“And I saw the dead, great and small, standing before the throne, and books were opened. Also another book was opened, which is the book of life. And the dead were judged by what was written in the books, by what they had done.” (Rev. 20:12)
God has a library. Unlike the Caspari library, it is not a place where people come to study. It seems to be more of an archive or official record. What kinds of books does God keep on his bookshelf, and what is written in those books?
The passage in Revelation 20 tells us that some of the books contain a record of the things we have done. I am reminded of the story of Mordechai in the book of Esther. Mordechai had done a good deed for the king; in fact he had saved the king’s life. The king had forgotten about it, but it was all recorded in the official records of the kingdom, and Mordechai was rewarded (Esther 6:1–3). God does not forget our deeds, of course (except our sins when they have been forgiven), and they are all recorded in heaven.
Even the words we say are all preserved in heaven: “I tell you, on the day of judgment men will render account for every careless word they utter; for by your words you will be justified, and by your words you will be condemned” (Matt. 12:36–37). Well, perhaps it is not quite such a comfort to know that everything I have ever said is just waiting in heaven for God to confront me!
It is amazing to consider—indeed, impossible to understand—that God has known all these things long before we did or said them. But that is exactly what Scripture says: “You saw me before I was born. The days allotted to me had all been recorded in your book, before any of them ever began” (Ps. 139:16).
What exactly does this include? A beautifully encouraging verse, Psalm 56:8, tells us that God even records every pain we feel, every tear we shed: “You number my wanderings; put my tears into your bottle; are they not in your book?”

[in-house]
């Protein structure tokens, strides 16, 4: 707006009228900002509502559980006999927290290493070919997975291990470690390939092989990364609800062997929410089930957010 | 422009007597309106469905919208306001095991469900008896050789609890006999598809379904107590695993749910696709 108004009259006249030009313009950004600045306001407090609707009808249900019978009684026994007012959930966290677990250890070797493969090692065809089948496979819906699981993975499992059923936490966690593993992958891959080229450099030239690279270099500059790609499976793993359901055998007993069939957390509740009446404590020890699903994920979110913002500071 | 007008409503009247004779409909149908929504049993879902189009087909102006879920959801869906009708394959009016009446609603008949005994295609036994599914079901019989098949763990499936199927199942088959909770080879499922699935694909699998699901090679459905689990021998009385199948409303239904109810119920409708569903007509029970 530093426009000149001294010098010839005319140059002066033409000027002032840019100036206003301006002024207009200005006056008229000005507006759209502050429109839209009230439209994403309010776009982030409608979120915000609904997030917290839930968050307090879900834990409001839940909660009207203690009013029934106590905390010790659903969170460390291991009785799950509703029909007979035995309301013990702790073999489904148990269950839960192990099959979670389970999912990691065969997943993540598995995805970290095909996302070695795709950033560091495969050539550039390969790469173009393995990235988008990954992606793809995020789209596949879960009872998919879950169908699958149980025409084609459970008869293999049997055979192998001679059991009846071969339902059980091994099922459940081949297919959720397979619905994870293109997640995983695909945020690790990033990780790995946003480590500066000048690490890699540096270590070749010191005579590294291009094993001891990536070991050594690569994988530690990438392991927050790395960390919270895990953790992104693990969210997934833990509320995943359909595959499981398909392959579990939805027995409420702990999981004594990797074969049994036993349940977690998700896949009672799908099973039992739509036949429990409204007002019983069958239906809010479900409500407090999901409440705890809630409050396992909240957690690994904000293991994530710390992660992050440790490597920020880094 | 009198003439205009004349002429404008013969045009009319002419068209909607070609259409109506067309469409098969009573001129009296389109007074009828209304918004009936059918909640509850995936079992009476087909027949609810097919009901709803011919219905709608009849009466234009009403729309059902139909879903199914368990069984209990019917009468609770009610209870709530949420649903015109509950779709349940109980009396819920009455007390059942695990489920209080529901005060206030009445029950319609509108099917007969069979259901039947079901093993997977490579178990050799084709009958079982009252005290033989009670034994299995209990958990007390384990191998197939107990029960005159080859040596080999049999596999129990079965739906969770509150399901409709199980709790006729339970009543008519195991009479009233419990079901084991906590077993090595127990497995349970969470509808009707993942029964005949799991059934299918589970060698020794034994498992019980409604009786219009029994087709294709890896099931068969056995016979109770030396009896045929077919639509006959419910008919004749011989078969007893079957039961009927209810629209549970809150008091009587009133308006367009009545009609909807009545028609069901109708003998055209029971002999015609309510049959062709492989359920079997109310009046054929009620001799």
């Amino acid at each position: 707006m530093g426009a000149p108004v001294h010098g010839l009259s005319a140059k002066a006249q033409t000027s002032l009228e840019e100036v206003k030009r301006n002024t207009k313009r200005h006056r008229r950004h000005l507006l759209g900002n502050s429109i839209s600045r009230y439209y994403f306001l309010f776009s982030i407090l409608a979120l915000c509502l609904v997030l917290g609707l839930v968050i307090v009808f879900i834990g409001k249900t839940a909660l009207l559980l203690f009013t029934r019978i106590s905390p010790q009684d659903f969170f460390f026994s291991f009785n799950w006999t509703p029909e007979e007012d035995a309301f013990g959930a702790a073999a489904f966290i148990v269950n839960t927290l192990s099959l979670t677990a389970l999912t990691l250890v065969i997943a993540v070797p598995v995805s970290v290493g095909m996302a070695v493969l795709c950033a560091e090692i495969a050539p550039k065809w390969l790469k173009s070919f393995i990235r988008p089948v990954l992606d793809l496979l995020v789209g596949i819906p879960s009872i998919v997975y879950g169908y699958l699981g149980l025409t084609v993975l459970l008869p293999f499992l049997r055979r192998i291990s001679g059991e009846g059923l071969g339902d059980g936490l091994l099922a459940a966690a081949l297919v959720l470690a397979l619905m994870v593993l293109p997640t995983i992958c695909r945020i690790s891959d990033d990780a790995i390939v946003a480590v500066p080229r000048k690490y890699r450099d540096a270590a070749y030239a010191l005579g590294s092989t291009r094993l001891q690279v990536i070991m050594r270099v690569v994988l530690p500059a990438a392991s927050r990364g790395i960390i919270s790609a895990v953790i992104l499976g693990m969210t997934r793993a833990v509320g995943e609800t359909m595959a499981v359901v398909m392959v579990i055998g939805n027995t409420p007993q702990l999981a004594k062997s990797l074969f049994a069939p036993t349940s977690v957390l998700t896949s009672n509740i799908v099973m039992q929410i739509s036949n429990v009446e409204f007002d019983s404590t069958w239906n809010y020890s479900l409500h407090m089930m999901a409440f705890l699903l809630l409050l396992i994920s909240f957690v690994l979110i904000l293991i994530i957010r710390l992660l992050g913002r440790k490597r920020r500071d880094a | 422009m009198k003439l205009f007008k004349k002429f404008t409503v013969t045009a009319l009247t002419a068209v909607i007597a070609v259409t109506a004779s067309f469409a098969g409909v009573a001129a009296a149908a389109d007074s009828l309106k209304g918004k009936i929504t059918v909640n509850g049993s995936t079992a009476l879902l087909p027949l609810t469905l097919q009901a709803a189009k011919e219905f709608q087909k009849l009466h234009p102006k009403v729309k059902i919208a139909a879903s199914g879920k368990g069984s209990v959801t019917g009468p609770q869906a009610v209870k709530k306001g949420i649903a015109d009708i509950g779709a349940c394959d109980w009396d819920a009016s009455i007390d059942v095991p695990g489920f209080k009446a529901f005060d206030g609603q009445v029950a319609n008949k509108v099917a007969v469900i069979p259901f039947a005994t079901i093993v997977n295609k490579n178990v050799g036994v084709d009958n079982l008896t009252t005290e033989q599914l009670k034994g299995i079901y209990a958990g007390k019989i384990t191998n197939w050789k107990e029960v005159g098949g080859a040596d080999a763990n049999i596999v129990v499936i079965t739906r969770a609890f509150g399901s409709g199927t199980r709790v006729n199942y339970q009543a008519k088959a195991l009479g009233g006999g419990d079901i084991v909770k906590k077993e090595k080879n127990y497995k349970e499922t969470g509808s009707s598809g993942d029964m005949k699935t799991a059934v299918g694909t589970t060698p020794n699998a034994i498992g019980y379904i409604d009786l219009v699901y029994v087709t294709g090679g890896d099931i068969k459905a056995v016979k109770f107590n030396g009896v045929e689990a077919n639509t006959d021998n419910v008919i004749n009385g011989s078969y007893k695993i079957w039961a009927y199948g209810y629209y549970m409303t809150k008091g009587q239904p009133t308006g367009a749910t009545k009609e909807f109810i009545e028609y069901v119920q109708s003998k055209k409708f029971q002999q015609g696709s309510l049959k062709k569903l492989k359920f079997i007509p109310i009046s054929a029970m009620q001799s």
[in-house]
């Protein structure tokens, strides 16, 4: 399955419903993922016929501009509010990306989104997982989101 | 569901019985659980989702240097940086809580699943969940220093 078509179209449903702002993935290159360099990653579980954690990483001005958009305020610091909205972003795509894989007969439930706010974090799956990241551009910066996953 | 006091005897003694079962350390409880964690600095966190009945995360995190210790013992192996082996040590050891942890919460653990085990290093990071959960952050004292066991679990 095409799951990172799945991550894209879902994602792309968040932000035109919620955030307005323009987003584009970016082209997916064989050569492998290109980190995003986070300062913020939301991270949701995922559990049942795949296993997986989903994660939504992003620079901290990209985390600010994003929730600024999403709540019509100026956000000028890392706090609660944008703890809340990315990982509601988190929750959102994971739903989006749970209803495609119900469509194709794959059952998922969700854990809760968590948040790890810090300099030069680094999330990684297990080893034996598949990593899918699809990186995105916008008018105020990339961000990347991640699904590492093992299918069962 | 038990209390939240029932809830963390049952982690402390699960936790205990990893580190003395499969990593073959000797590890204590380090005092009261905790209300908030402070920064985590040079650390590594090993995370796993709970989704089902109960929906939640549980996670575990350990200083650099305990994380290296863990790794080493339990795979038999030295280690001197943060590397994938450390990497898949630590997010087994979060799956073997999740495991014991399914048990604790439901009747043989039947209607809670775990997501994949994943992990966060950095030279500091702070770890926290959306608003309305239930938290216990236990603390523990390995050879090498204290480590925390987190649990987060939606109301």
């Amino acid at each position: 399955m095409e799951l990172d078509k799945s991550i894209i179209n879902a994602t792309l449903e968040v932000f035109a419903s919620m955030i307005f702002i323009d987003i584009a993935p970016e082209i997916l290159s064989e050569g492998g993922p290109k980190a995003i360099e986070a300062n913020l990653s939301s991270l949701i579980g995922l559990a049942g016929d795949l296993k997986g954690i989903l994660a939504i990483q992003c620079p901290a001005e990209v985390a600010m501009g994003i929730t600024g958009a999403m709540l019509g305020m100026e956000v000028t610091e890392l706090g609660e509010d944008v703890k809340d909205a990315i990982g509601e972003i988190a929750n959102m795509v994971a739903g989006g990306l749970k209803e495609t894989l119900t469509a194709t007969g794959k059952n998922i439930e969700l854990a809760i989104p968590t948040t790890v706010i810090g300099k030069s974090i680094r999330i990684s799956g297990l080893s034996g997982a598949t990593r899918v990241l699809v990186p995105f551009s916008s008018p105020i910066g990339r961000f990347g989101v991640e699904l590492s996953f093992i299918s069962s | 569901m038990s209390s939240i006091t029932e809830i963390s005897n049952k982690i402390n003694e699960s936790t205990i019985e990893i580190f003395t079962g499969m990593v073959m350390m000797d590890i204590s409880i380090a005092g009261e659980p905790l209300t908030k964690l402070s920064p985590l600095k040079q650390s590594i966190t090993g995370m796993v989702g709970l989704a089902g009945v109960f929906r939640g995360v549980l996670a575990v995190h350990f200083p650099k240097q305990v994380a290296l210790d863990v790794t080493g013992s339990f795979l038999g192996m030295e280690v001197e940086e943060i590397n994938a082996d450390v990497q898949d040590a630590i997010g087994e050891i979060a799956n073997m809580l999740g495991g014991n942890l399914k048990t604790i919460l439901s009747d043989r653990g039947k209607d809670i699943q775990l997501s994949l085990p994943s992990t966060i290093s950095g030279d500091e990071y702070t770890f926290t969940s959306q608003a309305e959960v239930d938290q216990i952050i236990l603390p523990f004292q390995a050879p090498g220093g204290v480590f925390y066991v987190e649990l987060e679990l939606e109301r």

God is made especially happy when his people meet together in fellowship. In fact, he seems to have a special book dedicated just to those precious moments: “Then the people who feared the Lord spoke to one another, and the Lord listened and heard what they said. In his presence there was written down in a book a record of those who feared the Lord and respected him” (Mal. 3:16)
We have seen that God writes down both what we say and what we do. Some of God’s books seem to be written in pencil, where things that are written can also be erased. This seems to be the meaning of Psalm 130:3–4: “If you kept [a record of] our sins, who could escape being condemned? But you forgive us, so that we should stand in awe of you,” and it is confirmed by passages like Isaiah 43:25 and Micah 7:18–19.
The first verse we looked at, Revelation 20:12, speaks of the book of life. This same book is referred to by different names. Jesus just says “rejoice that your names are written in heaven” (Luke 10:20). Revelation 13:8 and 17:8 tell us that this book was written from the foundation of the world, and that there are some whose names are not written in the book. According to various scriptures, it is possible for a name to be erased from this book. So Moses says, “‘But now, if You will, forgive their sin—and if not, please blot me out from Your book which You have written!’The LORD said to Moses, ‘Whoever has sinned against Me, I will blot him out of My book’” (Exod. 32:32–33). And David prays that his enemies “may be blotted out of the book of life, and may they not be recorded with the righteous” (Ps. 69:28). And in Revelation 3:5, Jesus says to the church in Sardis, “He who overcomes shall be clothed in white garments, and I will not erase his name from the book of life.”
It should be a sobering thought that something will be erased from God’s book: either my sins or my name.
God knows us intimately; every word, every thought, every act is recorded in heaven. While this may serve as a warning to us, it should also be a comfort. God knows, remembers, and cares about every thing we go through. The “book of life” is “the Lamb’s” (Rev. 21:27); “those who belong to the Lamb of God are written in that book and will enjoy eternity in the presence of God.”
This article was first published in 2004 in a newsletter.